How to Prepare 0.1 N Oxalic Acid?

Oxalic acid is a reducing agent, and its conjugate base is oxalate. (C2O4)2- Oxalate acts as a chelating agent for metal cations. Oxalic acid is usually found as a dihydrate with the formula H2C2O4.2H2O.

How to Prepare 0.1 N Oxalic Acid?
How to Prepare 0.1 N Oxalic Acid?

Interesting Science Videos

Equivalent Weight of Oxalic Acid

Hydrated oxalic acid has a molecular weight of 126 grams. Because its chemical formula is COOH-COOH, it is clear that oxalic acid is a dibasic acid capable of donating two H+ ions. As a result, the equivalent weight of oxalic acid may be determined utilizing the following formula:

Equivalent weight = (molecular weight)/(number of equivalent moles)

Equivalent mass of oxalic acid = molecular mass of oxalic acid / 2

= 126 / 2

= 63 grams.

Therefore, 63 grams of oxalic acid is the equivalent weight.


Since oxalic acid is accessible in its purest form, standard solutions may be produced via the direct technique.

Considering that the equivalent weight of hydrated oxalic acid (C2H2O4.2H2O) is 63, 0.1N solution would have 6.3 g/litre while 0.05 N solution would have 3.15 g/litre. These standard solutions are used to determine the strength of alkali (NaOH and KOH) solutions for which standard solutions cannot be prepared directly.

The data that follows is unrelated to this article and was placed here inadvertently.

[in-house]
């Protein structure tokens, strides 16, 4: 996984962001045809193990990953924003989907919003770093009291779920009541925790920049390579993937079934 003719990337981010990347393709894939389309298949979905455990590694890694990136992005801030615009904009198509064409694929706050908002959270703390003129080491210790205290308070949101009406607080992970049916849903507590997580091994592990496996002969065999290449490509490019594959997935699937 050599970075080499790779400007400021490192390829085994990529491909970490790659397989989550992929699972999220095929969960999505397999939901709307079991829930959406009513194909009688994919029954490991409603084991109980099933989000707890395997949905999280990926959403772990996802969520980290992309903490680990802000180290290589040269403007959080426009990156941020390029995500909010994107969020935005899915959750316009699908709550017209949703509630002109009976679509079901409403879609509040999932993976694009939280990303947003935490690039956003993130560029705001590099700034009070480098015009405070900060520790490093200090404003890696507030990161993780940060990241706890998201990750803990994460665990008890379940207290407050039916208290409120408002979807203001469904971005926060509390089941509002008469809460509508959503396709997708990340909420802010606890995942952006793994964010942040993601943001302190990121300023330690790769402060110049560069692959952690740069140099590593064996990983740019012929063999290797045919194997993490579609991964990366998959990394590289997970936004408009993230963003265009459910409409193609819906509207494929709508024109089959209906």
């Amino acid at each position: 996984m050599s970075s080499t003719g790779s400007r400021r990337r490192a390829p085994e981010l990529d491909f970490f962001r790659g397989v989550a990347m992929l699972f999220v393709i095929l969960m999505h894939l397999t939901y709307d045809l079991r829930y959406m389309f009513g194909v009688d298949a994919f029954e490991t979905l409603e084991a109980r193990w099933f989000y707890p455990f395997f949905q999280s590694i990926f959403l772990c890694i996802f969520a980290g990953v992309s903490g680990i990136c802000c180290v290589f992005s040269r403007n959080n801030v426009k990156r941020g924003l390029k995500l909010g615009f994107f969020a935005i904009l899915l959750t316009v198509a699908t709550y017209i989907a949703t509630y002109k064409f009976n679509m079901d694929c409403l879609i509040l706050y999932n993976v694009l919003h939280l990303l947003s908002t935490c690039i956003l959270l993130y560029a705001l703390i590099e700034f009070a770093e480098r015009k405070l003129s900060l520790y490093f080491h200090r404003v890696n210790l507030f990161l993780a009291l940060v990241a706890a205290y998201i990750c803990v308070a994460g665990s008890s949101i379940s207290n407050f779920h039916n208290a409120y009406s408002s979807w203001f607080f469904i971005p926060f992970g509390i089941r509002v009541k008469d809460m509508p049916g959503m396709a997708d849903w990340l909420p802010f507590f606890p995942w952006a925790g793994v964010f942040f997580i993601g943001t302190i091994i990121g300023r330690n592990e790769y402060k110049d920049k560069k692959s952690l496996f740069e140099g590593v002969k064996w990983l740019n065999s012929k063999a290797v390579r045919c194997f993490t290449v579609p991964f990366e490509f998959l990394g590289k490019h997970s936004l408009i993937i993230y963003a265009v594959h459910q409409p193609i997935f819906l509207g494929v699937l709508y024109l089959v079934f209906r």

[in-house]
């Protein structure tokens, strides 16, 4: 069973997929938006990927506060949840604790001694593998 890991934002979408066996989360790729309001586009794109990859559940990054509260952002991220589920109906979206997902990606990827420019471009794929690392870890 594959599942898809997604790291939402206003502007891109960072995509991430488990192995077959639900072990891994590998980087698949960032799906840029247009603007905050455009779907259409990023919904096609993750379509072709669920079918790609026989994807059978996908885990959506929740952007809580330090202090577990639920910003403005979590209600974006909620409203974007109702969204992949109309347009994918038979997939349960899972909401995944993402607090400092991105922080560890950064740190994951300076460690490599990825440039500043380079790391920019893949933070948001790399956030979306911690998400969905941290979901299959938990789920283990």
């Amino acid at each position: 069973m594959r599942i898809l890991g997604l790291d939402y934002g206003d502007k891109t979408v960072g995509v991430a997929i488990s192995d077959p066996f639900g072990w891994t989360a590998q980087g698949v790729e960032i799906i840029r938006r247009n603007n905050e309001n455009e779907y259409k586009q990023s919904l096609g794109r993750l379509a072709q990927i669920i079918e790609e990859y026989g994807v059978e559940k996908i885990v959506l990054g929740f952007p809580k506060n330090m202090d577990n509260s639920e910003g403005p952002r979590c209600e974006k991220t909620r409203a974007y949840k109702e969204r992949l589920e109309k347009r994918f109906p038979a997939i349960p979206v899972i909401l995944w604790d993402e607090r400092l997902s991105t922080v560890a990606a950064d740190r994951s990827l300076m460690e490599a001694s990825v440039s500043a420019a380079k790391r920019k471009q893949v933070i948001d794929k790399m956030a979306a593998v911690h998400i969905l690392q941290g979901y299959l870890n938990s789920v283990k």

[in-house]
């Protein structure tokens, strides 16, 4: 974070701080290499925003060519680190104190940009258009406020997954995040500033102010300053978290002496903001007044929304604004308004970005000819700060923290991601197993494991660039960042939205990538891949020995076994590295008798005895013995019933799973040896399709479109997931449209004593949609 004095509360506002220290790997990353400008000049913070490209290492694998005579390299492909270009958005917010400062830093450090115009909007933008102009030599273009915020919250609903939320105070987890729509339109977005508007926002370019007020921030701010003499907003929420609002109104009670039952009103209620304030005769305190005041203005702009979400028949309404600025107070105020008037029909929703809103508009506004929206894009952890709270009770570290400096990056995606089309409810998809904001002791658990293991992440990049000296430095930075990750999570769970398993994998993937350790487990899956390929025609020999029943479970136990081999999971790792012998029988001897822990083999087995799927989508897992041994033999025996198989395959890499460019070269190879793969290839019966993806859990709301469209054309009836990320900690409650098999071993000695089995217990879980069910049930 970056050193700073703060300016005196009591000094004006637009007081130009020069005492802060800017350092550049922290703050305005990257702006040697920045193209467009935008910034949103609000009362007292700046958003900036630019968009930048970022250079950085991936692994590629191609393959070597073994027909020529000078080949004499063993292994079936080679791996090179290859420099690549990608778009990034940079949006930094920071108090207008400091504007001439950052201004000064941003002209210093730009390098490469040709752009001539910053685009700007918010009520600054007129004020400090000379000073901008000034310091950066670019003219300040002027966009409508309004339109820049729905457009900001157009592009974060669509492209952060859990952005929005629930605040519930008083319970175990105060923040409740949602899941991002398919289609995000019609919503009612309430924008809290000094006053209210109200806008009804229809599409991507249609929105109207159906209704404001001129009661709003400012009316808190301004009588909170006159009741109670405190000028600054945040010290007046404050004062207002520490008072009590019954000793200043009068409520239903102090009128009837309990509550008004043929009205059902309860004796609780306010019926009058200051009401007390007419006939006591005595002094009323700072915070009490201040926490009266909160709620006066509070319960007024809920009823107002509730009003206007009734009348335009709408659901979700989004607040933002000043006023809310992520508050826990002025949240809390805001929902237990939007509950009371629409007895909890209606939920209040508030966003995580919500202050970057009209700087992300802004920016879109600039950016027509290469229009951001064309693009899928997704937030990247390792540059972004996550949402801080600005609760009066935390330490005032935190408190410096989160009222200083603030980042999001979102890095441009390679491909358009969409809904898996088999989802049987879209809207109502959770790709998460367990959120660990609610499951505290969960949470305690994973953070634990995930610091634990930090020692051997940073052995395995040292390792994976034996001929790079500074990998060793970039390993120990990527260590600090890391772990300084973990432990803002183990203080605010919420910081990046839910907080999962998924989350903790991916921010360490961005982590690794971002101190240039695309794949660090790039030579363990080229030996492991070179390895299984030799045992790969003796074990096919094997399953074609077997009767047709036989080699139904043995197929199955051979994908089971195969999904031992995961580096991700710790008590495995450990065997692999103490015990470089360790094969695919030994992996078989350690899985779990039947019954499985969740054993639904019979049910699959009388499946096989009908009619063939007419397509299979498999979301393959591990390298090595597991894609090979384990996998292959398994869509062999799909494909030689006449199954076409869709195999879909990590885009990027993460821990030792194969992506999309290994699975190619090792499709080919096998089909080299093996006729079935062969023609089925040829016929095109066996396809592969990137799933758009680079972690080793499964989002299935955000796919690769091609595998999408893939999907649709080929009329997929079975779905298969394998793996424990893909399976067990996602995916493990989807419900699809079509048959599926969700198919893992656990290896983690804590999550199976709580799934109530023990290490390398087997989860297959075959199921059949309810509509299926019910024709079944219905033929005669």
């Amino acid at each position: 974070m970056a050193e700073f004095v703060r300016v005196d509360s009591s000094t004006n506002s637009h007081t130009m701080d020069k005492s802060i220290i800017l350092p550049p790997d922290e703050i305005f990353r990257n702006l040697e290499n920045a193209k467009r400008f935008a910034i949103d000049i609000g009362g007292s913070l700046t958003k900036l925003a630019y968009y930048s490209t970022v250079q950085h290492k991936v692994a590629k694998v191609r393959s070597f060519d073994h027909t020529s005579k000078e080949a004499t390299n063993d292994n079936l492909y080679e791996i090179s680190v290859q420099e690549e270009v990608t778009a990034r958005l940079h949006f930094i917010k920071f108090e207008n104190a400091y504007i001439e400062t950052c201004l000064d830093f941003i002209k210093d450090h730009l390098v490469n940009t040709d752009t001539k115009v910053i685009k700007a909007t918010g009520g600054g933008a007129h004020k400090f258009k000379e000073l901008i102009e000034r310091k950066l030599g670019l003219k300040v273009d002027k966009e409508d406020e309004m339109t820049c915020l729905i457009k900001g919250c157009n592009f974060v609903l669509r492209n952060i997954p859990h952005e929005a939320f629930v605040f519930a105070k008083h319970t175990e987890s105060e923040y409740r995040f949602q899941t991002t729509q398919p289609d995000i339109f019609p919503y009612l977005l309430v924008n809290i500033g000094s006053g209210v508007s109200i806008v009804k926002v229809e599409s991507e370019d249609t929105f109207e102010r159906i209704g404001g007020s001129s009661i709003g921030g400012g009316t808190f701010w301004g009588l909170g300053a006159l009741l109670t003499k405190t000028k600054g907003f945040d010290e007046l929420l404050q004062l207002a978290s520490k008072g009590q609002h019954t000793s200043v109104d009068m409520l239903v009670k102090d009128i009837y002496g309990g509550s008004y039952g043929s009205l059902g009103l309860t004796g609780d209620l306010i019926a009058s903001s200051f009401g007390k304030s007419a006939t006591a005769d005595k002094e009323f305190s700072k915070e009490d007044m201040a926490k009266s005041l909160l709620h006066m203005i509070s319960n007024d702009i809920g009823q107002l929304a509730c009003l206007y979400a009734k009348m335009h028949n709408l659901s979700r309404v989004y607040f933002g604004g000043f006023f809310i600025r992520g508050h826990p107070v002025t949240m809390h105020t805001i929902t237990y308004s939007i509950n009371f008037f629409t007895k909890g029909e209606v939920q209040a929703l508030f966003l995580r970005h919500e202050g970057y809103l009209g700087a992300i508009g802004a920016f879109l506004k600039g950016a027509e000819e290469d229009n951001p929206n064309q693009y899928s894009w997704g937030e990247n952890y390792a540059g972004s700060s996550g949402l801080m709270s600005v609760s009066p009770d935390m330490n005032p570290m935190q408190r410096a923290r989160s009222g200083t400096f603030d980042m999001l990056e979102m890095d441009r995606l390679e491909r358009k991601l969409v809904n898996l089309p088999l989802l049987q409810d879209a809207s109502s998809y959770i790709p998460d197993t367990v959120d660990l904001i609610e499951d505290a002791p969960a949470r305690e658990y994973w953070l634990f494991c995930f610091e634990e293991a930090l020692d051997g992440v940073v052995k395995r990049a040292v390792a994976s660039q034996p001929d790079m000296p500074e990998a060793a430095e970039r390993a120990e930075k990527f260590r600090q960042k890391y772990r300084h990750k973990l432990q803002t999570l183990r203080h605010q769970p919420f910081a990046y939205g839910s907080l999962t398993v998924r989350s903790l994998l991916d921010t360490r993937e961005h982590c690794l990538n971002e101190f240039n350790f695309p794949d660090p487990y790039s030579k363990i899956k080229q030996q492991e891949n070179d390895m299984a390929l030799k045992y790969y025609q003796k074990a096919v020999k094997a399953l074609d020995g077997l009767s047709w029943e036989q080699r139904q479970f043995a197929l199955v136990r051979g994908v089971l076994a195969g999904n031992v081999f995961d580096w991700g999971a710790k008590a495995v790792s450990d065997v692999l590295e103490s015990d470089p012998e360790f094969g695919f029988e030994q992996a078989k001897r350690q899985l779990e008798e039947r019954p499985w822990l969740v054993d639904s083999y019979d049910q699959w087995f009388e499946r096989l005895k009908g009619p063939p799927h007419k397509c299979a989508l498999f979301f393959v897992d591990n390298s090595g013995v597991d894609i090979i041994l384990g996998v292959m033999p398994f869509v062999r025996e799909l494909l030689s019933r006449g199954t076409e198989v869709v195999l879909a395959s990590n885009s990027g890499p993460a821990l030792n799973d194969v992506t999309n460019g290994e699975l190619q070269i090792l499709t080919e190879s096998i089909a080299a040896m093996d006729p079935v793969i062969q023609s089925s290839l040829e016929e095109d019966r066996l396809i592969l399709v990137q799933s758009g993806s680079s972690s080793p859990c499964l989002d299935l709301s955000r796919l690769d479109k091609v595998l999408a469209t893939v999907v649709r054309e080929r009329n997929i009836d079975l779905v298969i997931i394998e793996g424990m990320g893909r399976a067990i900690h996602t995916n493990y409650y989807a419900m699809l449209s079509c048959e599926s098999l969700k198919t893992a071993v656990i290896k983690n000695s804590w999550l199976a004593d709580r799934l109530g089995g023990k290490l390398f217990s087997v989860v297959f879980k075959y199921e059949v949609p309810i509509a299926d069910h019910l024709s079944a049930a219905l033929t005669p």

Preparation Of 0.1 N Oxalic Acid Solution

  • Weigh precisely 6.3 grams of oxalic acid, dissolve it in distilled water, and finally fill the volumetric flask with exactly 1.0 liter.

Standardization of 0.1 N Oxalic Acid Solution

  • Step 1: All glassware should be sterilized and dried according to regular laboratory procedures.
  • Step 2: Add 20 ml of prepared oxalic acid to a conical flask that has been sterilized.
  • Step 3: Add 5 ml of sulfuric acid to the flask and heat at the temperature of 70 °C.
  • Step 4: Pre-rinse the burette with the solution of potassium permanganate before rinsing it with distilled water.
  • Step 5: Start the titration at 0.1N KMnO4 and continue it to the termination point.
  • Step 6: The appearance of a pink hue that lasts for more than 30 seconds is the final outcome.
  • Step 7: Record the reading. For accurate results, repeat the titration three times.


About Author

Photo of author

Jyoti Bashyal

Jyoti Bashyal, a graduate of the Central Department of Chemistry, is an avid explorer of the molecular realm. Fueled by her fascination with chemical reactions and natural compounds, she navigates her field's complexities with precision and passion. Outside the lab, Jyoti is dedicated to making science accessible to all. She aspires to deepen audiences' understanding of the wonders of various scientific subjects and their impact on the world by sharing them with a wide range of readers through her writing.

Leave a Comment